By Tobin Perry
MACOMB, Mich. (BP) — Scott Blanchard is familiar with all the public perceptions of Detroit and its surrounding area: Metro Detroit is dying. No one wants to live in the city. The Church can’t survive—much less thrive in the Motor City.
But the fact is, the Detroit-area native and Southern Baptist church planter just doesn’t buy those perceptions. During the past three years as he has planted Lakepointe Church in Macomb, Mich., just outside Detroit, he has seen a different story take root.
In its brief lifetime Lakepointe Church has grown to more than 200 in attendance on most weekends. The church has seen 52 people baptized—and they have even begun the process of planting a daughter church.
Not only has Blanchard successfully planted and grown a church in one of the toughest-to-reach metro areas in North America, he has done so despite being 80 percent deaf. Even though his hearing loss has led to a speech impediment, Blanchard thinks it actually helps him when communicating the Gospel. Church attendees have to listen carefully to get everything he says.
It has also provided a variety of outreach connections with families impacted by disability.
“I think God uses me to inspire people to serve Him,” Blanchard says. “If God can use me, He can use anyone.”
Blanchard is one of six missionaries featured this year by the North American Mission Board (NAMB) as part of its 2014 Annie Armstrong Easter Offering® promotion. Detroit is one of 32 Send North America cities NAMB is bringing special emphasis and resources to in its effort to help Southern Baptists start 15,000 new churches in 10 years. Half of NAMB’s financial support comes from the Annie offering.
Blanchard moved back to metro Detroit from Florida in 2008, just months after the economic meltdown devastated the nation as a whole—but also Detroit and its auto industry in particular. Over the next year an entire team of people from Florida sold their homes and came to help Blanchard in the planting process.
“For me, I looked at it as the perfect opportunity for us to come up here and be a fresh breath of air,” said Blanchard. “We’re trying to be very community focused. We want the community to know that we’re here for them. We want to help.”
The new church has largely leaned upon large events to attract people to hear and respond to the Gospel. In the past three years Lakepointe has used everything from college athletes to famous actresses to war heroes to Easter egg drops to connect with the community. Vacation Bible School has also been a key outreach for the church.
Last fall the church had its largest worship service yet when 376 people came to hear 1980s sitcom—and recent “Survivor”—star Lisa Whelchel share her testimony. Eight people made professions of faith at the worship service.
Lakepointe focuses on reaching people who wouldn’t normally attend church—people who’ve either never attended church regularly or have been disconnected for some time.
Brian Pannebecker attended worship service for the first time when a state senator he worked for had been invited to the church. The legislator couldn’t attend so Pannebecker took his place. The worship service impacted him so much that he kept coming back.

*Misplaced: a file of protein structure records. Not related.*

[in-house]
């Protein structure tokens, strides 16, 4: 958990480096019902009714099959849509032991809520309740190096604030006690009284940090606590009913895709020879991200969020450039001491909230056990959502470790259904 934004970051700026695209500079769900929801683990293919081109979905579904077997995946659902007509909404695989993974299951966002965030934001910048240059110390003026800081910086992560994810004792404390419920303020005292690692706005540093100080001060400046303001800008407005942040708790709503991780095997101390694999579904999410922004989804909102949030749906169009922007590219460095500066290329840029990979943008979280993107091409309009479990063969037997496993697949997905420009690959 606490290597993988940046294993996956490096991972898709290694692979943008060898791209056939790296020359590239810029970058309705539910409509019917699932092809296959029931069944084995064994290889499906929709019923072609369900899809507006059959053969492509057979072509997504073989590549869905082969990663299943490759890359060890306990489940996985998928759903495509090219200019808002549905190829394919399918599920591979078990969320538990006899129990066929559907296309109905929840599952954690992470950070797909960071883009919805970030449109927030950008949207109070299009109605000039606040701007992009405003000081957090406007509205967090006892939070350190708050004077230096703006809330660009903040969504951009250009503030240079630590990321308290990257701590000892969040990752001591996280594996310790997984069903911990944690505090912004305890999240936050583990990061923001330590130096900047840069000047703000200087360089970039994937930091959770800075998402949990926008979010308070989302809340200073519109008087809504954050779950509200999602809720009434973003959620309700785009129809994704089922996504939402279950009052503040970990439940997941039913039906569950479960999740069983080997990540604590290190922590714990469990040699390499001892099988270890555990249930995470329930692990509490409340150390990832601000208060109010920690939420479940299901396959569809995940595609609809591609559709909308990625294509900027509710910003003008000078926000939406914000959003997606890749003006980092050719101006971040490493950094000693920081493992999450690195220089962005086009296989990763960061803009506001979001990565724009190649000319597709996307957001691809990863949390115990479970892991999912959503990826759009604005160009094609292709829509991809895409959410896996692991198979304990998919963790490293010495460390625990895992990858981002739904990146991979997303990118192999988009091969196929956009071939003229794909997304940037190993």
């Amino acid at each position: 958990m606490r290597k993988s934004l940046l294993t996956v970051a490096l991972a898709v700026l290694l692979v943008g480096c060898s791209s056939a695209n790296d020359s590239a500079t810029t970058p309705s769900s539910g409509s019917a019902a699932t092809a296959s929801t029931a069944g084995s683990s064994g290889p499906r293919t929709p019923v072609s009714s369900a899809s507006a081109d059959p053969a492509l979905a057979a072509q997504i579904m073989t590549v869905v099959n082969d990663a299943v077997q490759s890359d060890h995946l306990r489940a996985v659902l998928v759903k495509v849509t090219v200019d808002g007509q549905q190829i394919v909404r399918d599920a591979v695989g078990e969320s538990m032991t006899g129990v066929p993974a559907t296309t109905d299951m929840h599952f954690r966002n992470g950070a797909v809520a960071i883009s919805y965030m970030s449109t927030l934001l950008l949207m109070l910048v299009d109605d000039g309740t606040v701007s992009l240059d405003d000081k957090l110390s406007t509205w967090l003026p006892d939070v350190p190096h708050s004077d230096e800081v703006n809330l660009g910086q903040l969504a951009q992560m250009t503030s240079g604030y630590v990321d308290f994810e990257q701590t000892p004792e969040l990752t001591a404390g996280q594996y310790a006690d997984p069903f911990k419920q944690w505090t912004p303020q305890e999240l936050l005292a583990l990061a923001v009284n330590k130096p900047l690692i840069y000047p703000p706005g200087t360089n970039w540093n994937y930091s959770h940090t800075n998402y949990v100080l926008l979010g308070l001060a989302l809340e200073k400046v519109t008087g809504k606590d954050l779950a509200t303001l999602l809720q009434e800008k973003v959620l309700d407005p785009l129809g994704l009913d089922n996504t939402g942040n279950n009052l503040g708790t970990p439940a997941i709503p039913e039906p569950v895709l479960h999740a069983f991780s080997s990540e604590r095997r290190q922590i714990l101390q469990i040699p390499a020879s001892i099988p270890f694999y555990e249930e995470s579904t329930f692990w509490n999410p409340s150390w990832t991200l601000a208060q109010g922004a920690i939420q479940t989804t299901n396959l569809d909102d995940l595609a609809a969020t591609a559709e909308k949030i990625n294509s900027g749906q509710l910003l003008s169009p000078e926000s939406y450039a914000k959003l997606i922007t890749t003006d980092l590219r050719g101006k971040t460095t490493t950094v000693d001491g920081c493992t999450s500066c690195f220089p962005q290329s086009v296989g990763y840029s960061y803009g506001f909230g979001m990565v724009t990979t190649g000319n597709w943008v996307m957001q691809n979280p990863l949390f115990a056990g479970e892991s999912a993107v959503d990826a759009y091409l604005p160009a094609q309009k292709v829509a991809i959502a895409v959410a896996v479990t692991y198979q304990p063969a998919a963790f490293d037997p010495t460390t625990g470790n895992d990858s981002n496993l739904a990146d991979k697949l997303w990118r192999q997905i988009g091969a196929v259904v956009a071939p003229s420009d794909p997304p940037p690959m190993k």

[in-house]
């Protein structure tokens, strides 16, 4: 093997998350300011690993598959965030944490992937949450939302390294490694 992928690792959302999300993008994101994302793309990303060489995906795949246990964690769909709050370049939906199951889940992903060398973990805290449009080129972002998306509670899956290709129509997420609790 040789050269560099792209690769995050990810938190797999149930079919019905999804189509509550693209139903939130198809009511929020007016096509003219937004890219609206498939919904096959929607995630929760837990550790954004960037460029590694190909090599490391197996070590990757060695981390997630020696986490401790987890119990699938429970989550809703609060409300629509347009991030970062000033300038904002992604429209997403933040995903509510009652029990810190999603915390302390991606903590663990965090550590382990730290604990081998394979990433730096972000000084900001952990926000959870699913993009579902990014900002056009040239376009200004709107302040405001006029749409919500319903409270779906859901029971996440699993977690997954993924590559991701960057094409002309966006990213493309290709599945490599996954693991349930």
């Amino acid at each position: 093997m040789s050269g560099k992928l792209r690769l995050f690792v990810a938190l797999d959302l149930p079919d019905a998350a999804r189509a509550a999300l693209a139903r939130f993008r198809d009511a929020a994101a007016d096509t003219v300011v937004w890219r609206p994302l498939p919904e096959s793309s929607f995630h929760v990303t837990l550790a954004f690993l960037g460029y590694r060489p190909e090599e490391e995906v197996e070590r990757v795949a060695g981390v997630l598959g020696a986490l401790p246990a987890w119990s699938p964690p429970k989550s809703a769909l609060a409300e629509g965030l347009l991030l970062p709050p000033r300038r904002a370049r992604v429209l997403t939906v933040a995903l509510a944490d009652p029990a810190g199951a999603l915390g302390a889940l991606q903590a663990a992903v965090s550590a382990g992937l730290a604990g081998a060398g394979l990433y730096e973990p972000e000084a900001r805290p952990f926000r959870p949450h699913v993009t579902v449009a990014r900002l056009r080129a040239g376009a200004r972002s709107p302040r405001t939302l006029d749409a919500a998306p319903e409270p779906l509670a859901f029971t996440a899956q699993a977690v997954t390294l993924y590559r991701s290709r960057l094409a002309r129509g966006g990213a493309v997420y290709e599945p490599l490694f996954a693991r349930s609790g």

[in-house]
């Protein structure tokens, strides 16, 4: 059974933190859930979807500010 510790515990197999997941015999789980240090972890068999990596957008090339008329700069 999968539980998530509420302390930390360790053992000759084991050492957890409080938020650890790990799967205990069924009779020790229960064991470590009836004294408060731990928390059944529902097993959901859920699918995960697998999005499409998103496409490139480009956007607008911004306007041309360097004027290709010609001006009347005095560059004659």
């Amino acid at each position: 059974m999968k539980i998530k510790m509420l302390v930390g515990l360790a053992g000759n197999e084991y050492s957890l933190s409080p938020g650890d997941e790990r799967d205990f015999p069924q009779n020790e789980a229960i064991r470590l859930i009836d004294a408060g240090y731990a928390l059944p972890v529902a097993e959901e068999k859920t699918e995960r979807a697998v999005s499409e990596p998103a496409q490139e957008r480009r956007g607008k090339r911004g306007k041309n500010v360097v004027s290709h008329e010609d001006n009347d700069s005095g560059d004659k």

“God has become more central in my life since coming to Lakepointe,” Pannebecker said. “I have become closer to God through understanding the Bible. He has worked in my life to make me more focused on what He wants me to do with my life for Him, and I have become aware that I need to serve God, not myself.”
Blanchard credits the generosity of Southern Baptists through the Annie Armstrong Easter Offering and the Cooperative Program for helping his young church thrive.
“I truly believe that really helped us to be where we’re at today because I was able to put everything that I have—all my time and energy—into Lakepointe Church,” Blanchard said. “Annie Armstrong was a huge part of that, the faithful support from NAMB. I really believe that impacted our community, impacted our church. It’s encouraging to know that people are giving and that people believe in church planting and believe we can still grow and reach people.”
Blanchard says that partnerships—whether it has been with Southern Baptists through the Cooperative Program and the Annie Armstrong offering or partnerships with individual churches—have been critical. In the early days his monthly rent for the school where the church meets was three to four times the amount of money given through church members.
Blanchard doesn’t just appreciate the gifts of Southern Baptists. He is training his church to be generous as well. In an attempt to train his congregation to demonstrate a similar passion for missions, he asks his church to give to an annual “Greater Things” offering. A portion of that springtime offering goes to local church planting, the Annie Armstrong Easter Offering, international missions and other ministries. Blanchard encourages church members to store up their change throughout the year and pour it into a large bucket at the church during a special “Greater Things” worship service.
“It’s teaching our people generosity,” Blanchard said. “It’s teaching our people to help other people and other organizations in our city and outside of our city. We’ve been privileged to be a part of other churches through that offering.”
For more information about Blanchard and his ministry, including a video, visit www.anniearmstrong.com. Tobin Perry writes for the North American Mission Board.